Minister of Justice Keut Rith on Thursday sent a list of 124 volunteer lawyers to be stationed at Phnom Penh municipal and provincial courts to defend mandatory cases free of charge.
The move is part of a campaign to clear case backlog by the end of the year.
Rith sent the names to provincial court directors and prosecutors. He said the procurement was meant to address a lack of defence lawyers.
Justice ministry spokesman Chin Malin said on Thursday the 124 volunteer lawyers will take part in the campaign by defending cases.
“These lawyers are new. We assigned them as volunteer lawyers to help with the ministry’s campaign,” he said.
Cambodian Defenders Project (CDP) director Sok Sam Oeun said on Thursday there are not enough lawyers to handle cases. The courts have to tell defendants about the lack of lawyers and ask if the court needs to assign one.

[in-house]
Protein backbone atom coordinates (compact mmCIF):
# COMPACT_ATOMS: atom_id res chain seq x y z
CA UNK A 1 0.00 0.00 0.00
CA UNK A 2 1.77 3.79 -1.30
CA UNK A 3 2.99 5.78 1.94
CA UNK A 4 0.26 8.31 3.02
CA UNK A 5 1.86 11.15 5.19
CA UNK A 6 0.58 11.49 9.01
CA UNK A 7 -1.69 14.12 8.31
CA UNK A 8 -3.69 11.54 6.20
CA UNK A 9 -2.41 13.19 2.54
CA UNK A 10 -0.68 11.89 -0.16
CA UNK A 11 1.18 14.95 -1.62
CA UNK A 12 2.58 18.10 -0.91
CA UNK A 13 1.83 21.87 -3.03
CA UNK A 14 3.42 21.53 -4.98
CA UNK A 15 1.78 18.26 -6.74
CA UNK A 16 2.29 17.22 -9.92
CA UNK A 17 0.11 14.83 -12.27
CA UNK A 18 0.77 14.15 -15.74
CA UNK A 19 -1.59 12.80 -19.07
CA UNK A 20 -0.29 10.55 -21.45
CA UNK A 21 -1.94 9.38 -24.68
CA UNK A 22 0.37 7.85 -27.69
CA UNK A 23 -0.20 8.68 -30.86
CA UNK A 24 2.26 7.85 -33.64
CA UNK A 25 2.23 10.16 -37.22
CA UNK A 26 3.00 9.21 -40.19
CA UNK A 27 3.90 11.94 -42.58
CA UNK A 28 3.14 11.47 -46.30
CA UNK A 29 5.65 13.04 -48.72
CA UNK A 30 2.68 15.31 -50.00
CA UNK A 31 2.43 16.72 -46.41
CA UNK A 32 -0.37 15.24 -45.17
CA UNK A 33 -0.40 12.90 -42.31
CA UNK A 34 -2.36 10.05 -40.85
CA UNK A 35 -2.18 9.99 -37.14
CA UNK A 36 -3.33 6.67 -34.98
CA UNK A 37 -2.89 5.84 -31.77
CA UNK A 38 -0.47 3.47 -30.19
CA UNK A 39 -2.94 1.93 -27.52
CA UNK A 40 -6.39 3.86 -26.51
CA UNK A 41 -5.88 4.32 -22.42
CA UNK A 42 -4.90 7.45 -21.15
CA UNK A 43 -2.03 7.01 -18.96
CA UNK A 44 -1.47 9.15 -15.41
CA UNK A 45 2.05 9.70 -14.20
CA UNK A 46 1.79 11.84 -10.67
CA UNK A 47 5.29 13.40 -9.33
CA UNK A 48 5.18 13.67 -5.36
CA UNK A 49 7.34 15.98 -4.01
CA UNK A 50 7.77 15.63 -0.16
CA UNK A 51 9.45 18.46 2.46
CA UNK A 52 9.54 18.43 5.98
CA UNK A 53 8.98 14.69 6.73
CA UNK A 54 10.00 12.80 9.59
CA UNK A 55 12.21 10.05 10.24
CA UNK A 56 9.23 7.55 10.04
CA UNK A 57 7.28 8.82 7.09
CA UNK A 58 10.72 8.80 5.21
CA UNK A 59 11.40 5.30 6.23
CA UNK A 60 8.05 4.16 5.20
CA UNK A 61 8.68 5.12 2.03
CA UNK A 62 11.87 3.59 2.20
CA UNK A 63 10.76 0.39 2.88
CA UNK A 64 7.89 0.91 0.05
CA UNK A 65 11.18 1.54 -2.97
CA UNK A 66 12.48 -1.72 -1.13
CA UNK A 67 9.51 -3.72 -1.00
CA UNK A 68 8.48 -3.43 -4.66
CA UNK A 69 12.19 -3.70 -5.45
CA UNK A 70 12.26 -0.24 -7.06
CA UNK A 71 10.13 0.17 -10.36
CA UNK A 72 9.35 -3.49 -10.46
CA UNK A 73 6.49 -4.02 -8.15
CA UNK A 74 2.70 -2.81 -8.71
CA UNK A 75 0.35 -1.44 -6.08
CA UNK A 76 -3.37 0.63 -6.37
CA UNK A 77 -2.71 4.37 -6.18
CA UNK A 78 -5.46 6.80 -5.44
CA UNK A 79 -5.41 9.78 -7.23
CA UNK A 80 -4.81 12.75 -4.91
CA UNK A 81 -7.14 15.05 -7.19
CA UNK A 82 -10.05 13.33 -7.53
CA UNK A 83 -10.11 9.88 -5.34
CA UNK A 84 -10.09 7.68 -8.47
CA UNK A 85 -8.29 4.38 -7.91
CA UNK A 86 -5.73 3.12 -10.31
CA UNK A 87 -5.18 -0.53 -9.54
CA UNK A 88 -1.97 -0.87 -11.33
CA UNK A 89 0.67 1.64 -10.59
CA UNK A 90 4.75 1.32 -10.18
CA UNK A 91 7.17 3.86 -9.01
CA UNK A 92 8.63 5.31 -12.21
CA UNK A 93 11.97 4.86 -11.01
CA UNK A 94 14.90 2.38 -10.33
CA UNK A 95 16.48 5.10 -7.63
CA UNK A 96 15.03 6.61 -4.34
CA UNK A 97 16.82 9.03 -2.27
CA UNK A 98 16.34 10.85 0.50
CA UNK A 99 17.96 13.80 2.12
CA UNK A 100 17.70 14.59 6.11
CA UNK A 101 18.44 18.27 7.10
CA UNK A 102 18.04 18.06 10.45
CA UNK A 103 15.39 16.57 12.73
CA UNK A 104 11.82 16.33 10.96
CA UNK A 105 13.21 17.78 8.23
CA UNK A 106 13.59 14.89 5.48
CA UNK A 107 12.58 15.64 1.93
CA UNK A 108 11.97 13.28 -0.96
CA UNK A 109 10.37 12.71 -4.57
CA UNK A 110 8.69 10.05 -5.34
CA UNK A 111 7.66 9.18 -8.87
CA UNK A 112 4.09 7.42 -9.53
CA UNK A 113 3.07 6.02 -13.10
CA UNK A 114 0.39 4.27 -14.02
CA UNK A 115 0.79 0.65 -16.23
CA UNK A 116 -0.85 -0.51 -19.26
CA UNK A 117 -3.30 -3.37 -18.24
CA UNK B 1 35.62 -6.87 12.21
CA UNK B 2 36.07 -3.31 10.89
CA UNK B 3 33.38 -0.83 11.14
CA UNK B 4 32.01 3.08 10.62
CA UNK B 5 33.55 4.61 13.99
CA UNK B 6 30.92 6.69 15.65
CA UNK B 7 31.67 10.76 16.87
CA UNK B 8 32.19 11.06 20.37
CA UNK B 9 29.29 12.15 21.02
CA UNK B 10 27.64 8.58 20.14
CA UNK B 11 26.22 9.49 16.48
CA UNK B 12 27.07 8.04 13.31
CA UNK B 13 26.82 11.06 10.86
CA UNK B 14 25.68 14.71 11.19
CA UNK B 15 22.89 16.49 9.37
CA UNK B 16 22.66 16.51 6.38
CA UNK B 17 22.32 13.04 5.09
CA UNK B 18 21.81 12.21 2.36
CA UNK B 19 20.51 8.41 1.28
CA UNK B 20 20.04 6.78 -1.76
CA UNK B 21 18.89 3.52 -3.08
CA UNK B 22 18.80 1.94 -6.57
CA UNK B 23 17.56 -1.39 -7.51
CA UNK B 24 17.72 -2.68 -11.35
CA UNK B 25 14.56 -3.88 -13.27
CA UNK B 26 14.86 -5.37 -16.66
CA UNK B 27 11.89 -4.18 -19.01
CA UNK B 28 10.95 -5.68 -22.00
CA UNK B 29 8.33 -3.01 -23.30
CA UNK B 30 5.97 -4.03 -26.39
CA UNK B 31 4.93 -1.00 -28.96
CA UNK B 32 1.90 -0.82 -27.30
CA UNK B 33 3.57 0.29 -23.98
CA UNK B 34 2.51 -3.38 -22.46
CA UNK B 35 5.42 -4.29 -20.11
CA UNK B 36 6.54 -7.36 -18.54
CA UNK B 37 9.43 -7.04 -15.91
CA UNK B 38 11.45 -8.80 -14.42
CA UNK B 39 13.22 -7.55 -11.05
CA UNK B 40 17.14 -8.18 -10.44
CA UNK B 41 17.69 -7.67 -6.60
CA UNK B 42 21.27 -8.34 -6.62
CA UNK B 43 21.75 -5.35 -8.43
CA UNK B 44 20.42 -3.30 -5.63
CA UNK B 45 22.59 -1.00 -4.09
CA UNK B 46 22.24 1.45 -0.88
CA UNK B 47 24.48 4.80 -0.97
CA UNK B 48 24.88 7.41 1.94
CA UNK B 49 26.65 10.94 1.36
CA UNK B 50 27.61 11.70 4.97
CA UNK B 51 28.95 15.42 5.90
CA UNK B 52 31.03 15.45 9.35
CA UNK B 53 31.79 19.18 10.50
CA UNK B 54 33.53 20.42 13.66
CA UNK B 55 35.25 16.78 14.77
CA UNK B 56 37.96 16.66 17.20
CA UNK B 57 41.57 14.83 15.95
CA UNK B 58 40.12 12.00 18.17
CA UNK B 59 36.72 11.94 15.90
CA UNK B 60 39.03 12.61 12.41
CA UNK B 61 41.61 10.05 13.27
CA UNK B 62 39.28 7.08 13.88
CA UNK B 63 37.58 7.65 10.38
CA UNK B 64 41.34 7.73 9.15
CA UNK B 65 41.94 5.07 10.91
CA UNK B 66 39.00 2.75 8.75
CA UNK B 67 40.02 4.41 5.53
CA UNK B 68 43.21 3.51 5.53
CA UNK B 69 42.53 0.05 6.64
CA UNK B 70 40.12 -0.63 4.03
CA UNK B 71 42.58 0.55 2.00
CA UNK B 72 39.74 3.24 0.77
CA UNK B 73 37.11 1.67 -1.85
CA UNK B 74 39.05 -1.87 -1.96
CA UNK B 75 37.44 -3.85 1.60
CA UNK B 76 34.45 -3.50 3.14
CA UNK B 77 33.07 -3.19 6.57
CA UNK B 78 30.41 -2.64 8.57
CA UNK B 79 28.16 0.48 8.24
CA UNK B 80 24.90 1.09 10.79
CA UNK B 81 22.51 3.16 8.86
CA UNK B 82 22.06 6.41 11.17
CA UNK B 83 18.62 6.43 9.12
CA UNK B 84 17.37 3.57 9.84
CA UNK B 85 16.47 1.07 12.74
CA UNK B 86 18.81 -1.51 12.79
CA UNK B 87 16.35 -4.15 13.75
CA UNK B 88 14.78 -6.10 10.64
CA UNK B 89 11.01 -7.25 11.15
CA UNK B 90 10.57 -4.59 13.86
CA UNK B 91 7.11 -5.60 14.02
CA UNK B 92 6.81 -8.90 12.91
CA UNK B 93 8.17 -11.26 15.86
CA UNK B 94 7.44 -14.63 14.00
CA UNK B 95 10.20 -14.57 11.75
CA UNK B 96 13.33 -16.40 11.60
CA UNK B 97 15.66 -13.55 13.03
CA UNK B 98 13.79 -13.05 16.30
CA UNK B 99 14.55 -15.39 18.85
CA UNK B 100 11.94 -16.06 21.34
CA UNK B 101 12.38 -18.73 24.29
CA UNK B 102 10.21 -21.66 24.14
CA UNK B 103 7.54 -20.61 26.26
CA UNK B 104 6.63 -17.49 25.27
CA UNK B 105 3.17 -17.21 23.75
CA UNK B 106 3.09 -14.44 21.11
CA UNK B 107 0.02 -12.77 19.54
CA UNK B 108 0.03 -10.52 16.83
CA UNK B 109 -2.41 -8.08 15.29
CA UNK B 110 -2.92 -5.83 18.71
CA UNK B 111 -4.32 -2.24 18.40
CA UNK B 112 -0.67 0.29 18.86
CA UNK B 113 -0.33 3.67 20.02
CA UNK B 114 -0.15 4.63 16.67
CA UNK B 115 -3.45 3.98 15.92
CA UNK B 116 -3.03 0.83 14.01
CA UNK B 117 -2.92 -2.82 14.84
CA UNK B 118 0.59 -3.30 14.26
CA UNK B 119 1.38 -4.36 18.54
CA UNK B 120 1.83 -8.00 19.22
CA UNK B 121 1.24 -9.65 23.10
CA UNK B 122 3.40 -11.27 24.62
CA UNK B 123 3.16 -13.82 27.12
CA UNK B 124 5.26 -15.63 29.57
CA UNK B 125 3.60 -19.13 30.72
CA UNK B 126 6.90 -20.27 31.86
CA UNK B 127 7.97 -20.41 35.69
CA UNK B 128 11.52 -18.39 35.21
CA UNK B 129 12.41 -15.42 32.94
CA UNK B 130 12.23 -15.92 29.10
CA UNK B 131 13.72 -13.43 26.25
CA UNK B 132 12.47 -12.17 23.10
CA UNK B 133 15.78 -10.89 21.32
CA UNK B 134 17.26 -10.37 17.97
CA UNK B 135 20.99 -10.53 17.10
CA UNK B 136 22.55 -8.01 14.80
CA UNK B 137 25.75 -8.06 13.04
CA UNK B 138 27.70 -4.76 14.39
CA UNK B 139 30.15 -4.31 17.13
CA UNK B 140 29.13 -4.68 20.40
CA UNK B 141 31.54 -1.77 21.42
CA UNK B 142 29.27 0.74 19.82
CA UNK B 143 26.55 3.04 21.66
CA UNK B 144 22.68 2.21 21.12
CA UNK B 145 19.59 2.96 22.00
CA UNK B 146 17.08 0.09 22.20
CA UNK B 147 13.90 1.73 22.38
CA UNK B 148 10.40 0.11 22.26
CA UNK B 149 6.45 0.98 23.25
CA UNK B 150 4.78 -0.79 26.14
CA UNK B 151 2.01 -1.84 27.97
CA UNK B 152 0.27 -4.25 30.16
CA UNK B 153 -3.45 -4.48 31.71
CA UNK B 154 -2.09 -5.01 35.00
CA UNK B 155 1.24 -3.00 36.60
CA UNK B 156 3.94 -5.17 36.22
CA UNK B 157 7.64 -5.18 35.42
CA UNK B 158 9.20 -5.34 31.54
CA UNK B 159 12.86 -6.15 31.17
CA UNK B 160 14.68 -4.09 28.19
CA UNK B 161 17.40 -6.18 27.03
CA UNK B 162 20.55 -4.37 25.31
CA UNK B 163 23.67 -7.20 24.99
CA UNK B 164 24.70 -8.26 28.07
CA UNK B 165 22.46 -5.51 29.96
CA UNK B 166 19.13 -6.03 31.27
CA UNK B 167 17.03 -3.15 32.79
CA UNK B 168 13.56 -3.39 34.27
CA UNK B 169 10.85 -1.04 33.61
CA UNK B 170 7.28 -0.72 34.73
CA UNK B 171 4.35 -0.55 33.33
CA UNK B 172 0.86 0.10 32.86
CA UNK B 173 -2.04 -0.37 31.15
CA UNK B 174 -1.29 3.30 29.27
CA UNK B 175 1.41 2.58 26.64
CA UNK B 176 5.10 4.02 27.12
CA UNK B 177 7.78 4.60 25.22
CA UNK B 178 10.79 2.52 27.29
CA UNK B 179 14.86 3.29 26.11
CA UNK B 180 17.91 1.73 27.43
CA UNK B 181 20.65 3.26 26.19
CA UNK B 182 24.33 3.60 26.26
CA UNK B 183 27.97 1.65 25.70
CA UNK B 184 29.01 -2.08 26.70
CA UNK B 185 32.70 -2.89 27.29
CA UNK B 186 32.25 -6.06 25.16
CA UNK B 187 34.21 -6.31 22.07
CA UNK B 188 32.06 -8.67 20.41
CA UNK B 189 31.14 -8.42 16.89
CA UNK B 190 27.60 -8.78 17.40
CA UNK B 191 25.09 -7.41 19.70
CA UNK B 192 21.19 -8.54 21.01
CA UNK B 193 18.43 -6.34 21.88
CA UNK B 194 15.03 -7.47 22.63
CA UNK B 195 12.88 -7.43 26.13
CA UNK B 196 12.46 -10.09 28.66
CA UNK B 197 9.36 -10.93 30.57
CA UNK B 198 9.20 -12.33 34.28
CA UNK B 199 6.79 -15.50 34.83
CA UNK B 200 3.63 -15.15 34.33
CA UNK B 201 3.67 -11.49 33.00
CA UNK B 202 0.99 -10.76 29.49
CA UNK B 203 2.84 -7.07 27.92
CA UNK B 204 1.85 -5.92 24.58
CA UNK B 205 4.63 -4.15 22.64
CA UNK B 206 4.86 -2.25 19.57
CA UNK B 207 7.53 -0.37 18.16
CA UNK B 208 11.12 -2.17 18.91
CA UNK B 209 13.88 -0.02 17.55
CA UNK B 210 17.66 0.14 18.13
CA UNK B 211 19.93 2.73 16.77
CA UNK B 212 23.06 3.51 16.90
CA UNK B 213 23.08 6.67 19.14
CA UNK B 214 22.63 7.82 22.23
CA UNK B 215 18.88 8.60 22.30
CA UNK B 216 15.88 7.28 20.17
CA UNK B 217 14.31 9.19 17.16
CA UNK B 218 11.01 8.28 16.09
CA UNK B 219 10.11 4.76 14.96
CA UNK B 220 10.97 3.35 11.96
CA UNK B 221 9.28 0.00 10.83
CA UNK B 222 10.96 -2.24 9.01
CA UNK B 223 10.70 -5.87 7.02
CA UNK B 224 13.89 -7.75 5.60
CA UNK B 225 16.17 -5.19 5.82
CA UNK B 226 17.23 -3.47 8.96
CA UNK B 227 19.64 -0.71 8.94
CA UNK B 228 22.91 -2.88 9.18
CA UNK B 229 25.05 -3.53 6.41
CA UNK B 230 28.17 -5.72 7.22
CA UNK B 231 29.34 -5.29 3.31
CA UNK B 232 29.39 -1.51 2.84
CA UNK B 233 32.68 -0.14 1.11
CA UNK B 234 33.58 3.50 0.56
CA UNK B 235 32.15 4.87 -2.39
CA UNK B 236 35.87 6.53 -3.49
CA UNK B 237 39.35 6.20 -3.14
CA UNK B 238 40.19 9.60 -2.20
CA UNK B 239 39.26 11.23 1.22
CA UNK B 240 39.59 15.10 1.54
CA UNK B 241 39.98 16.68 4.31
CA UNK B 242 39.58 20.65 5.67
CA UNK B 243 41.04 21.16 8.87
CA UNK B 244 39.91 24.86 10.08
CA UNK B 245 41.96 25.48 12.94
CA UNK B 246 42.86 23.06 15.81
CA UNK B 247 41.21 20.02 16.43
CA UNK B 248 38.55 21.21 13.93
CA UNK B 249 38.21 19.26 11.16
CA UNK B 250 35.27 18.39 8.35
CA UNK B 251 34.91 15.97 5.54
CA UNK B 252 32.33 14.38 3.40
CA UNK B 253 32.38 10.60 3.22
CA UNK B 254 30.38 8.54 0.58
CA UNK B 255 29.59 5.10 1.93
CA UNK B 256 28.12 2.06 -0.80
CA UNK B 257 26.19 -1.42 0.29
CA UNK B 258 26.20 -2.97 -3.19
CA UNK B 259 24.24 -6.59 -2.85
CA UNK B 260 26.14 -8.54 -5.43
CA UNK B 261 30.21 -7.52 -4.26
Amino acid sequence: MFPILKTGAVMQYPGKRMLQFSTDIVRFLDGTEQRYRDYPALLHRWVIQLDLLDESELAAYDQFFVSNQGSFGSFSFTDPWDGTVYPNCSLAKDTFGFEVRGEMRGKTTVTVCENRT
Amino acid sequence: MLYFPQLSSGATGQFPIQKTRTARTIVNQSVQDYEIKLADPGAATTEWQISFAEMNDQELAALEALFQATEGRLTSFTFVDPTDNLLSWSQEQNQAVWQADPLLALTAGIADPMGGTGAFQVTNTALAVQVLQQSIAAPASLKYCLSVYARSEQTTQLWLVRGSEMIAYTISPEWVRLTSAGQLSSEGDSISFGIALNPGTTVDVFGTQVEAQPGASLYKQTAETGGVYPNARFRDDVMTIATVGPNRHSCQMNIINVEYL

“Lawyers are not only required to be present at a hearing. The important point is that lawyers have to defend cases,” he said.
Volunteer lawyer Thuon Sothea, who was assigned to defend cases at the Koh Kong Provincial Court, said the principle of the campaign is that volunteer lawyers listen to guidance from senior leadership at the justice ministry.
“We are just volunteer lawyers. As seen in the letter, we wait to follow the guidance of the leadership,” he said.
Soeung Sen Karuna, a senior investigator for rights group Adhoc, said on Thursday that assigning a new group of lawyers to help clear the backlog of cases is a positive development.
But as a civil society organisation representative, he called on the lawyers to defend cases for clients properly.
“They should not have lawyers to just do perfunctory work according to procedures. We want these lawyers to do whatever it takes to work professionally and carry out their duties properly to protect the interests of clients to get justice,” he said.
Rith announced the campaign on May 18 after it was found there was a backlog of 39,152 criminal cases at Phnom Penh municipal and provincial courts.
He said he expected the backlog would be reduced by 50 to 70 per cent within six months.